The documentary "To What Remains," set to be released in theaters on Dec. 10, follows the mission of Project Recover, a team of scientists, archaeologists, oceanographers, historians and military veterans who are searching for and recovering the remains of Americans missing in action.
There are still more than 80,000 MIAs since World War II. It's a daunting task, but the Project Recover team has completed more than 60 missions and located more than 50 aircraft that were associated with more than 185 of those missions.
We've got a first look at the movie's trailer.
The movie follows the team as it discovers wreckage on the sea floor in the South Pacific and takes its discovery to an overwhelmed family in middle America. The fate of the missing weighs on their families, and the filmmakers want to share just how important this work can be to those whose fathers or brothers never came home.
The movie tells a complicated detective story. The Project Recover team searches military action reports to identify locations where U.S. servicemen were killed and bring modern technology to bear on the missing, using underwater drones to identify potential sites. They follow up with scuba dives and archaeological digs.
The process can take years for a single recovery, and the mission requires a dogged dedication to a cause that doesn't get a lot of attention. "To What Remains" aims to rectify that lack of attention.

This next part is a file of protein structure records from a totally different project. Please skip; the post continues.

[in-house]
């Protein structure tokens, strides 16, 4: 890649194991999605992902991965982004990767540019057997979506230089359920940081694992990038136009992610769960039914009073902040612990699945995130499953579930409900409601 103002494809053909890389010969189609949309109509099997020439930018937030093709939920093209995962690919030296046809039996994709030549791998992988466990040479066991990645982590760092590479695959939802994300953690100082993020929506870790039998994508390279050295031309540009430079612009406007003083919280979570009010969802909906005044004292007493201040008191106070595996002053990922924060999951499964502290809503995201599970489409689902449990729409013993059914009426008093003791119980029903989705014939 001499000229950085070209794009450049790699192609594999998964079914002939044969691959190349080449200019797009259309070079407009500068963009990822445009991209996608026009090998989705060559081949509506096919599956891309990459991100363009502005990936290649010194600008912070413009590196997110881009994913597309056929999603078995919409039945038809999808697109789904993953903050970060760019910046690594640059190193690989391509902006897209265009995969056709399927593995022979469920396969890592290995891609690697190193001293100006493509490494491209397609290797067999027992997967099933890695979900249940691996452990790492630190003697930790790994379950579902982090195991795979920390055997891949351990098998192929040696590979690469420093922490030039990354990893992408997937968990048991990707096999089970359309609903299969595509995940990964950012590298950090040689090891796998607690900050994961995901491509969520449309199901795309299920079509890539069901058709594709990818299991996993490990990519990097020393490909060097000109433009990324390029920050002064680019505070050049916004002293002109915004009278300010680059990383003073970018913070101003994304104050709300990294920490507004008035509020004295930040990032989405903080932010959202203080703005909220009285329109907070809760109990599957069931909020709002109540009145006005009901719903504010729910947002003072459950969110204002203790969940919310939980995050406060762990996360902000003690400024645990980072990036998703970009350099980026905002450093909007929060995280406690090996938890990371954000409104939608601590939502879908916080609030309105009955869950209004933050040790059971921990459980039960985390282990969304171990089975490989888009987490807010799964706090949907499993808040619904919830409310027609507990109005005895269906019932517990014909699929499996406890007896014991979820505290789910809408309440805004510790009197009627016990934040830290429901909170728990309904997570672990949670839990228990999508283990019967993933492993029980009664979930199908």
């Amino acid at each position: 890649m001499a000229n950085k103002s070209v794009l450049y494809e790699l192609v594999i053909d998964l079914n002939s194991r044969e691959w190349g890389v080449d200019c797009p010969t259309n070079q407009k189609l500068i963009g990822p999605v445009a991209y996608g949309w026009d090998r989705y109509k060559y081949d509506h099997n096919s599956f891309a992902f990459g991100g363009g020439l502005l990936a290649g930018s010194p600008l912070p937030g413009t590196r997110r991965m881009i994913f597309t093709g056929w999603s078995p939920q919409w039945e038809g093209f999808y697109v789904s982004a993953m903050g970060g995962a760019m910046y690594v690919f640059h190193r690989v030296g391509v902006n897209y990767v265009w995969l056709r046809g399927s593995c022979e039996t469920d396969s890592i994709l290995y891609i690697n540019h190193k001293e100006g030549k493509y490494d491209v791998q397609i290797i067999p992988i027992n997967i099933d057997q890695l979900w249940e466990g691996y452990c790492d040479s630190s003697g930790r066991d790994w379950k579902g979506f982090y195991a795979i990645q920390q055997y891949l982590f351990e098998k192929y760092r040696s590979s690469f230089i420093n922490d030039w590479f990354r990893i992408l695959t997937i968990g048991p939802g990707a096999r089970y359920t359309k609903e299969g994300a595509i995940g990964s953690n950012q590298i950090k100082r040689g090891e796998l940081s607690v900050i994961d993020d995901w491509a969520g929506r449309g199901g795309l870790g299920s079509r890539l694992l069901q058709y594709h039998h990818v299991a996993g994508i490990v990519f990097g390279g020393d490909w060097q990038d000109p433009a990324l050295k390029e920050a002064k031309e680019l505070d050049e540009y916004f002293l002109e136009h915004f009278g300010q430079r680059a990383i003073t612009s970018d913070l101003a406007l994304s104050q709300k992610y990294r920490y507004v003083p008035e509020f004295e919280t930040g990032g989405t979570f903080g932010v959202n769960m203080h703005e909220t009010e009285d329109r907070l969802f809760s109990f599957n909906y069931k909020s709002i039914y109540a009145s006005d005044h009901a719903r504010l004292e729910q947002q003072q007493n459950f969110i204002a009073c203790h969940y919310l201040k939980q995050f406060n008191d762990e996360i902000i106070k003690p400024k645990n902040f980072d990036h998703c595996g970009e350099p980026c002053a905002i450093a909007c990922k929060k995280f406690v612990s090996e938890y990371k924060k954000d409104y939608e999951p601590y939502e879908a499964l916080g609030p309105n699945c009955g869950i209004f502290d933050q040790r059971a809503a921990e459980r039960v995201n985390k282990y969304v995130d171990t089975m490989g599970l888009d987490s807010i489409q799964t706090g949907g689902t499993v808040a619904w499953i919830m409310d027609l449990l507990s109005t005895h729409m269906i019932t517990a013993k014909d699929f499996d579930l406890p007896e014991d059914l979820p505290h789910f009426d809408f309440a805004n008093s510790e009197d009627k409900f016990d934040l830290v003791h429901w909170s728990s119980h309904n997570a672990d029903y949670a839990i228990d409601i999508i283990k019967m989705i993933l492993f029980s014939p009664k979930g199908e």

Project Recover grew from Pat Scannon's efforts to bring home the remains of U.S. troops killed on Palau during WWII. Scannon, a medical doctor and Army veteran, originally called his organization the BentProp Project when he began his search in 1993 and led diving reconnaissance missions for nearly two decades on the island.
Things changed in 2012 when he met oceanographers Mark Moline and Eric Terrill. The two men were studying water flows around Palau, funded by the U.S. Office of Naval Research. They had access to sophisticated modern technology and shared their gear and skills with Scannon's efforts.
Dan Friedkin, a businessman and founder of the nonprofit Air Force Heritage Flight Foundation, helped put Project Recover on firm financial footing and commissioned the documentary that would become "To What Remains."
Friedkin also has worked in motion pictures, producing Ridley Scott's "All the Money in the World" and Clint Eastwood's "The Mule." He also directed the excellent World War II drama, "The Last Vermeer."
Chris Woods is a highly experienced filmmaker who was second unit director on such diverse films as "The Sum of All Fears," "The Core" and "Elf." Woods is an accomplished aviator himself, and "To What Remains" is his first documentary feature.
Distributor Abramorama is set to premiere "To What Remains" in theaters just three days after the 80th anniversary of the Japanese attack on Pearl Harbor. Project Recover's mission seems an appropriate tribute to the men and women who died that day.
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